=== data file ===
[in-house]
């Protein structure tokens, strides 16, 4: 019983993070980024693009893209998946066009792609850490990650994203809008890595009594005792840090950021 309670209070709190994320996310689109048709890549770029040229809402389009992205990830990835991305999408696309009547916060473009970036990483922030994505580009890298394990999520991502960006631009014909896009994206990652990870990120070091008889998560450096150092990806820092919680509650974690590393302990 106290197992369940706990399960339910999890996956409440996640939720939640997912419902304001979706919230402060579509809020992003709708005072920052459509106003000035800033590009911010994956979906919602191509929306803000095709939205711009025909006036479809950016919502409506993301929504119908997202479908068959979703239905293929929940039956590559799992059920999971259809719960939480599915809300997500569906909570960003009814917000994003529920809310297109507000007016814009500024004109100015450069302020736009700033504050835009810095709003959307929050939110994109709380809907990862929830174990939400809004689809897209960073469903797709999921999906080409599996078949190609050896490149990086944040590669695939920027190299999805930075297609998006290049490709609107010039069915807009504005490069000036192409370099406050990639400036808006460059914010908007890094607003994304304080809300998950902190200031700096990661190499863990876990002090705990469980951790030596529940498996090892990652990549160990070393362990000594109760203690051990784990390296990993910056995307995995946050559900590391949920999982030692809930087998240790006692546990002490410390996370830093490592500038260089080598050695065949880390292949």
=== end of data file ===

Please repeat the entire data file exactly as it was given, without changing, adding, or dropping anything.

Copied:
[in-house]
């Protein structure tokens, strides 16, 4: 019983993070980024693009893209998946066009792609850490990650994203809008890595009594005792840090950021 309670209070709190994320996310689109048709890549770029040229809402389009992205990830990835991305999408696309009547916060473009970036990483922030994505580009890298394990999520991502960006631009014909896009994206990652990870990120070091008889998560450096150092990806820092919680509650974690590393302990 106290197992369940706990399960339910999890996956409440996640939720939640997912419902304001979706919230402060579509809020992003709708005072920052459509106003000035800033590009911010994956979906919602191509929306803000095709939205711009025909006036479809950016919502409506993301929504119908997202479908068959979703239905293929929940039956590559799992059920999971259809719960939480599915809300997500569906909570960003009814917000994003529920809310297109507000007016814009500024004109100015450069302020736009700033504050835009810095709003959307929050939110994109709380809907990862929830174990939400809004689809897209960073469903797709999921999906080409599996078949190609050896490149990086944040590669695939920027190299999805930075297609998006290049490709609107010039069915807009504005490069000036192409370099406050990639400036808006460059914010908007890094607003994304304080809300998950902190200031700096990661190499863990876990002090705990469980951790030596529940498996090892990652990549160990070393362990000594109760203690051990784990390296990993910056995307995995946050559900590391949920999982030692809930087998240790006692546990002490410390996370830093490592500038260089080598050695065949880390292949």